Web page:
Next week, August 26th to be precise, marks what would be the 100th birthday of Blessed Mother Teresa of Calcutta. The Albanian-born nun and foundress of the Missionaries of Charity religious order, died on Sept. 5, 1997 and was beatified in Rome on Oct. 19, 2003. Books and documentaries about her life and work abound. The two biographies published during her lifetime—and, in my judgment the best—are Malcolm Muggeridge’s Something Beautiful for God and Such a Vision of the Street, by Eileen Egan. Both books remain in print to this day, some 25 years after publication. Worthy of special note is Come and See: A Photojournalist’s Journey into the World of Mother Teresa, by Linda Schaefer. And as Jim Martin, S.J., mentioned in a blog post on August 3, Time Inc. has just published a special commemorative edition: Mother Teresa at 100: The Life and Works of a Modern Saint, a beautiful package and a collector’s delight.
I must confess a special affinity for the Egan book, which I edited and guided during my tenure at Doubleday publishers (now part of the Random House, Inc. conglomerate), and which is now available from Galilee Trade books. Coincidentally, as publication of the book approached, I had the privilege of meeting Mother Teresa in person; she was visiting her Sisters who minister in a downtrodden section of the Bronx. The late John A. Hardon, S.J., spiritual adviser to that community, drove Ms. Egan and me from my midtown offices to the Bronx. We enjoyed tea and conversation in the modest kitchen before going into the chapel—leaving our shoes at the threshold. I took the occasion of Mother Teresa’s impending beatification about 27 years later to share my memories in America (“Blessed Is She,” Oct. 13, 2003). In a telephone interview with the aforementioned Linda Schaefer she spoke movingly of the holiness of this diminutive nun, whose influence and spiritual impact has spread across the globe.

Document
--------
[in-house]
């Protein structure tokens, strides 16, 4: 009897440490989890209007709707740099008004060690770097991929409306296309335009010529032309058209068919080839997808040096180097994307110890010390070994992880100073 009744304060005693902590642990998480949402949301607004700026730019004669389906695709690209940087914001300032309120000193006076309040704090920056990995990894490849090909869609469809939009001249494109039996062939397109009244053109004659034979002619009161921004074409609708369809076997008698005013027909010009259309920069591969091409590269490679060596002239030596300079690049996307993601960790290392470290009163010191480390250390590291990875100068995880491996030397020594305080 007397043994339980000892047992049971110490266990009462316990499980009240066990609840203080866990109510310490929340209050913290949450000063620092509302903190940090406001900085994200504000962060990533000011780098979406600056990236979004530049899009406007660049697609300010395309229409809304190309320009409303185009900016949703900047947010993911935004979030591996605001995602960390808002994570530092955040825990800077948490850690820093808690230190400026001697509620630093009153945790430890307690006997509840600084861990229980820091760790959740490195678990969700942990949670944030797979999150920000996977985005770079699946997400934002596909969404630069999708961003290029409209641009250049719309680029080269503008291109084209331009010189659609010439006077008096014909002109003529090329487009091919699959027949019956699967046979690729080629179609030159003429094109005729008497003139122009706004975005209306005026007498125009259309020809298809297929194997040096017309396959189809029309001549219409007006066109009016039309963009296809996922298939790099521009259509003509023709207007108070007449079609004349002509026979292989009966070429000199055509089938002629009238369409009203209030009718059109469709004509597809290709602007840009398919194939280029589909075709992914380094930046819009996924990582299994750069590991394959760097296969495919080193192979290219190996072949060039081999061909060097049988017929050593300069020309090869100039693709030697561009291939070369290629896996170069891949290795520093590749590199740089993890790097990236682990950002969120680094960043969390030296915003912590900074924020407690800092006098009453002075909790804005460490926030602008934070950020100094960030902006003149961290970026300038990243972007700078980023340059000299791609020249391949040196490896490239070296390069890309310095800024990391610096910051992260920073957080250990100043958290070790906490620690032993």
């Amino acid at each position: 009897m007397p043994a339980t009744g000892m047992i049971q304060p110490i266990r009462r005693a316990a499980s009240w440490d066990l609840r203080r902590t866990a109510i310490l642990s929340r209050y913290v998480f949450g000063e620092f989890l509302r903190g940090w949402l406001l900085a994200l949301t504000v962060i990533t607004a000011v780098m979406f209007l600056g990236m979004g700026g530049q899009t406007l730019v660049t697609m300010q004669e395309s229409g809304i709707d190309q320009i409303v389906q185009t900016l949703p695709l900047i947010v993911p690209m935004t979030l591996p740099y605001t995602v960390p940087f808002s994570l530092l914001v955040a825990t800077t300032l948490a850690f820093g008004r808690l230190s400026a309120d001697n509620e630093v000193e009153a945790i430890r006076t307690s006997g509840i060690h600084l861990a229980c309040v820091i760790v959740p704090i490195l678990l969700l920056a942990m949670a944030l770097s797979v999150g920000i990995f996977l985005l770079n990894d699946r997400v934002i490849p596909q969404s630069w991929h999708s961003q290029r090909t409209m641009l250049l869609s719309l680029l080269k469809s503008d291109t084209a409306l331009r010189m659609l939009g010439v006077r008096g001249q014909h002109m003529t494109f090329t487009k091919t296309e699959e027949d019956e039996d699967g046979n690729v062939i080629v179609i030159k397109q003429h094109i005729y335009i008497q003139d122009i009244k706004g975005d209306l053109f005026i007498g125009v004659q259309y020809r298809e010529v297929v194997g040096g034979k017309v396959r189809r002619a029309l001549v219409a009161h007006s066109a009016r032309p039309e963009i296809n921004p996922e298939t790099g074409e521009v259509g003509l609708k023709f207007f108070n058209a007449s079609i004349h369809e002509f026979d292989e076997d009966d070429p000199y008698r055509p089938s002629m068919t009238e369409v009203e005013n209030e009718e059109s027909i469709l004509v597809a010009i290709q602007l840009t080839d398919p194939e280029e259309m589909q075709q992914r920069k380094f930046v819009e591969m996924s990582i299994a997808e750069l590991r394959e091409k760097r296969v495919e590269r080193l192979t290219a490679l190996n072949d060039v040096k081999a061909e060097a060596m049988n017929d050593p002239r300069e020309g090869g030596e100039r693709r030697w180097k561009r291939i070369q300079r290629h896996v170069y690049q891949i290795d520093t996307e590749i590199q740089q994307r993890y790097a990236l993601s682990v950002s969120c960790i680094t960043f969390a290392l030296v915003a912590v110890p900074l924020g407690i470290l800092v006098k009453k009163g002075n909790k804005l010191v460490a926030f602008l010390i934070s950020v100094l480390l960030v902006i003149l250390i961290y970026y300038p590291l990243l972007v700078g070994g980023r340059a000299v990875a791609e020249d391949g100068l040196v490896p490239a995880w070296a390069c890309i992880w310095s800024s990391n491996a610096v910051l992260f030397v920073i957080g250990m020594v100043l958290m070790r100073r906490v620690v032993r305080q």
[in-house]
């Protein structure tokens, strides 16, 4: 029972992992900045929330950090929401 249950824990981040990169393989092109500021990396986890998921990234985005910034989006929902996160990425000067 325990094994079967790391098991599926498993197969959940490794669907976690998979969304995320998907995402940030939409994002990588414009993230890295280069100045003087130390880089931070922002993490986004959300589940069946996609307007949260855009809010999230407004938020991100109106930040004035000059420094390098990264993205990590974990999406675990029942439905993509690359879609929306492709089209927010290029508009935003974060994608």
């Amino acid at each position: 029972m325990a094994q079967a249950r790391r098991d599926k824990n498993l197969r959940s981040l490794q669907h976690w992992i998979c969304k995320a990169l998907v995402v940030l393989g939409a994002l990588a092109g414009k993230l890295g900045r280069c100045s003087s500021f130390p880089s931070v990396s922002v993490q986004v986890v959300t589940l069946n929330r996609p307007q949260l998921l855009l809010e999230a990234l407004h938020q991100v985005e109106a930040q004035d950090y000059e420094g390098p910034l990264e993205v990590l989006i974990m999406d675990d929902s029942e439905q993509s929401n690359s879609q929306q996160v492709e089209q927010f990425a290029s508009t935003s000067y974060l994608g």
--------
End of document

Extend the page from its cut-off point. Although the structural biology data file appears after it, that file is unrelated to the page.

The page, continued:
Among the special events planned for Mother Teresa's centennial: a documentary on the Discover Channel entitiled "Mother Teresa: Saint of Darkness." You can learn more about it here.
Patricia A. Kossmann